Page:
Here are ten words/phrases that I would prefer not to experience personally.


Unfortunately, over the past fourteen days, ten different people that I care about have become personally acquainted with one or more of these words.  Of course, they learned more than the words; they learned the harsh reality that these words represent.

The details are not pretty. In every case, there has been heartbreak and pain. Tears have been shed, lives have been altered, and “normal” has been redefined.

In some cases, harsh and hurtful things were said. Relationships were broken and pain was inflicted. Some of the stories are stories of division, bitterness and brokenness.

In others, thoughtful and compassionate words were offered. Healing took place in the midst of hardship. Some of the stories contain elements of grace and tenderness.

For the most part, however, these words represent realities in life that we would prefer to avoid. And so we do. We human beings are masters at avoidance. We have made sidestepping into an art form. We fear that saying the word or acknowledging the feeling will somehow make things worse or make them come to life, and so we dodge the word or ignore the feeling and end up in that harsh land of denial.

Some of the most life-changing conversations I have ever experienced came when denial and avoidance no longer suffice. They usually started with a phrase like: “We need to have a talk…”

Interestingly, over these last two weeks, as friends, family and colleagues were experiencing these realities, I also found myself in a series of conversations with churches and clergy that were remarkable for their honesty and authenticity. Rather than avoid hard truths, I found these brave believers willing to admit their fears and lean into a very uncertain future with hopeful imaginations.

Some are awakening to the changing landscape of congregational life and realizing that things will never be like they were. The only path forward is a journey through and to a land they do not know. Despite the challenge of that truth, these men and women were willing to admit their shortcomings and ask God to intervene and guide them toward a new and very different future. I was stunned and amazed at their resilience and faithfulness. I came away from three different congregational gatherings with a renewed sense of hope for the Church and it’s place in our culture’s future.

Some were clergy who were wrestling with their evolving sense of God’s call upon their life. For some, it came during a time of questioning and doubt. Admitting that they were unclear about their future was the beginning point for an honest conversation about their call, their sense of self, their prevailing understanding of God, and a multitude of other rich topics.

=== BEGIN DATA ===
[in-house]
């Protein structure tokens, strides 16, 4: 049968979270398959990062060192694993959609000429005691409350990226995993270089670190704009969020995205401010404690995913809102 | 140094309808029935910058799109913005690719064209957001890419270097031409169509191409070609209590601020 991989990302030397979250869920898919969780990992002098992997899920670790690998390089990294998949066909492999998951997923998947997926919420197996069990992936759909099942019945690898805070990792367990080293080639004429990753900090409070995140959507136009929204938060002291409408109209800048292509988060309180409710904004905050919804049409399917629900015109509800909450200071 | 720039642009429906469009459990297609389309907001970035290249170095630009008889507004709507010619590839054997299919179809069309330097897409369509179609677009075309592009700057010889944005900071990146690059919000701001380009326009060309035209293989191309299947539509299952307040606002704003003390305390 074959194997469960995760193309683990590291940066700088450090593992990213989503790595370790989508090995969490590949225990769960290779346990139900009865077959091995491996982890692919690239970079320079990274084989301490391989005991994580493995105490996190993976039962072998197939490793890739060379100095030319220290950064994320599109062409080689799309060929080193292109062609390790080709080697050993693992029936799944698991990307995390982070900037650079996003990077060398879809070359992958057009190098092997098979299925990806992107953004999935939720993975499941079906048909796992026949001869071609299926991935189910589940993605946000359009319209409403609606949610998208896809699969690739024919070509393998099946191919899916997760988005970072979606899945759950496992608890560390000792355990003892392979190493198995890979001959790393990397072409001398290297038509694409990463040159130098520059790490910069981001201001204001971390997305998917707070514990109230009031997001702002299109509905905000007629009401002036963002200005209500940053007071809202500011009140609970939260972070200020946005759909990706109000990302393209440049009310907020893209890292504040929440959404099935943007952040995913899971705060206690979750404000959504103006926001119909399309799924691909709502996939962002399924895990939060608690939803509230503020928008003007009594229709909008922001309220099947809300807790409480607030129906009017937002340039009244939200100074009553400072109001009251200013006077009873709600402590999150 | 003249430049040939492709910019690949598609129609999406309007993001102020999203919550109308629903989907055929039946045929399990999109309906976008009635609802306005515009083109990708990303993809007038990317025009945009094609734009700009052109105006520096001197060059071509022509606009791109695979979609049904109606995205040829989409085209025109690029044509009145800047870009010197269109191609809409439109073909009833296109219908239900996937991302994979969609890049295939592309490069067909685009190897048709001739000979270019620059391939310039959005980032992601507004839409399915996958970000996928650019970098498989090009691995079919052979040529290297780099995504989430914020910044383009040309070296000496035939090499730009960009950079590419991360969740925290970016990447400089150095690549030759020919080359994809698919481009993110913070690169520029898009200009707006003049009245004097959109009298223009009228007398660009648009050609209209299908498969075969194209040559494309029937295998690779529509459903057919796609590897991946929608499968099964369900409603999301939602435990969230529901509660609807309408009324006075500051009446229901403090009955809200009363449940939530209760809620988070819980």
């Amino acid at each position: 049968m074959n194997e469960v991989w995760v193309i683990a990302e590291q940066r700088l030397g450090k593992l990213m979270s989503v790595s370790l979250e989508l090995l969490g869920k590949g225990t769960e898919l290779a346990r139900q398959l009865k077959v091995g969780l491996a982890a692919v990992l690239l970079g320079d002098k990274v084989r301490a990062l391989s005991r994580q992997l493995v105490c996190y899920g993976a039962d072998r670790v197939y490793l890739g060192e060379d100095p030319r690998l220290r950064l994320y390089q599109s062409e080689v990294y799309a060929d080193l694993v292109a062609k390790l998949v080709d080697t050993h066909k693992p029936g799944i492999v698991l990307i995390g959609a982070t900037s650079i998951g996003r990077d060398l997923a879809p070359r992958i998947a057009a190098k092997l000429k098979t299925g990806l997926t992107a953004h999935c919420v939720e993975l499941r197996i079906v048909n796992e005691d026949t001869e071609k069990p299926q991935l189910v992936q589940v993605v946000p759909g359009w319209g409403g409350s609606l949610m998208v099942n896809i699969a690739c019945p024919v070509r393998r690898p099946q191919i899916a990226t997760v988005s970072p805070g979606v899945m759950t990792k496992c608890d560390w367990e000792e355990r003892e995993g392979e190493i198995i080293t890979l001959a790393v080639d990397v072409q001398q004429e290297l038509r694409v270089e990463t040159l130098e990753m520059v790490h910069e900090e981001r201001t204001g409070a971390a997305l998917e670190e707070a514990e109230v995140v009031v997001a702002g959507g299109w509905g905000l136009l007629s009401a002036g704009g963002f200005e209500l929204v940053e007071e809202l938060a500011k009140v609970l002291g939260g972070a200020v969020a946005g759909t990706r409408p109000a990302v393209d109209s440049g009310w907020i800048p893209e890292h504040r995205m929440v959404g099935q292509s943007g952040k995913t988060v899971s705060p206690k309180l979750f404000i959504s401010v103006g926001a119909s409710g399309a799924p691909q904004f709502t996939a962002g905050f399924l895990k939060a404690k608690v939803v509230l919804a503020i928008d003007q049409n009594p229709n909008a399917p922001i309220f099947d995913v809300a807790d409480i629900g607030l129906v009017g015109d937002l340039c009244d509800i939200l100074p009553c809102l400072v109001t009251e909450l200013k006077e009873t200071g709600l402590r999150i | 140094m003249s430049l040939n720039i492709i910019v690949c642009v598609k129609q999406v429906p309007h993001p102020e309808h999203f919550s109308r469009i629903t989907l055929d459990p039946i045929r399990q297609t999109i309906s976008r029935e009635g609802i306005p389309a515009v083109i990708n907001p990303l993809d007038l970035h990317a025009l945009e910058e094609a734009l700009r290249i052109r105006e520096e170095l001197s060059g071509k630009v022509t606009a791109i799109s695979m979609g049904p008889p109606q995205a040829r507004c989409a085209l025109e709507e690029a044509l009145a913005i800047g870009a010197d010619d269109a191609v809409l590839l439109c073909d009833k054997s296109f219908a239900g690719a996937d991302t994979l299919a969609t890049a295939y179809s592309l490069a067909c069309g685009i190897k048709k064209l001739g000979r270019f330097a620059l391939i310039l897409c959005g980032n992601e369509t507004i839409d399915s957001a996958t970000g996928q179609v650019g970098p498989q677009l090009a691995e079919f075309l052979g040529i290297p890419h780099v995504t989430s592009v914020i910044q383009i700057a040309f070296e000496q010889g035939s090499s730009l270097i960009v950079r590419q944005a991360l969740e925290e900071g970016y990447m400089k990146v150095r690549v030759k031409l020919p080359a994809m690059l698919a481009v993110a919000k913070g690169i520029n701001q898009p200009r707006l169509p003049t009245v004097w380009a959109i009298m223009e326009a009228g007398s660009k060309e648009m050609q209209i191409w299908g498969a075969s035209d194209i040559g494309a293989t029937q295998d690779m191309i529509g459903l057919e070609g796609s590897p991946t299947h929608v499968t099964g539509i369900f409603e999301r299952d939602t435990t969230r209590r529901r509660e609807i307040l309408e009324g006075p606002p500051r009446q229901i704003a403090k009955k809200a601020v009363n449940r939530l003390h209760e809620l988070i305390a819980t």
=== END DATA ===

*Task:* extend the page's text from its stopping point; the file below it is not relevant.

Another round of conversations related to job opportunities or challenges. Some were exciting and invigorating, others were threatening and frightening. Once again, honesty about motives, hidden agendas, hope, conflict, anxiety and security led to fresh insights and a release of pent-up concerns that had been previously unexpressed.

I’ve come away from these days with a conviction that the Biblical text remains our very best source of wisdom for living in highly anxious and uncertain times. I want to hear less and less about politicians and celebrities and sports heroes and more and more about the women and men of scripture. That’s because the stories of our Biblical heroes are our stories.

Whether it be Abram launching out on a journey toward an uncertain future, or Joseph enduring unfair torture and mistreatment, or Caleb losing the vote to cross into the Promised Land, or untold numbers of saints dying early and unfairly, or David grieving his own folly and his wayward son, or Elijah depressed and alone, or the disciples arguing about who was the greatest, or Peter betraying the One he had just pledged his life to, or Paul and Timothy stomping away from one another in anger, or Peter asserting that pain and trials are to be expected…the Bible paints an incredibly honest and sobering view of life. I’ve yet to find a struggle in my life or those around me that cannot be found in the pages of this remarkable book. The circumstances may change, but the core issues remain the same.

And yet…it is a book and a Gospel filled with hope and not despair. In the end, it declares that these ten words, and all the other words like them, will not win. Instead, the resurrection of Jesus Christ is evidence that
grace and
goodness are real and will be vindicated.

I choose these ten words to balance my other ten words. Somehow that works for me.

Bill Wilson
Dr. William “Bill” Wilson founded The Center for Healthy Churches in January of 2014. This followed his service as President of the Center for Congregational Health at Wake Forest Baptist Health since 2009. Previously he was Pastor of First Baptist Church of Dalton, Georgia, where he served since 2003. He brings over 33 years of local church ministry experience to CHC, having served as pastor in two churches in Virginia (Farmville BC and FBC Waynesboro) and on a church staff in South Carolina. Bill has led each of the churches he has served into a time of significant growth and expansion of ministry. He is the director of CHC.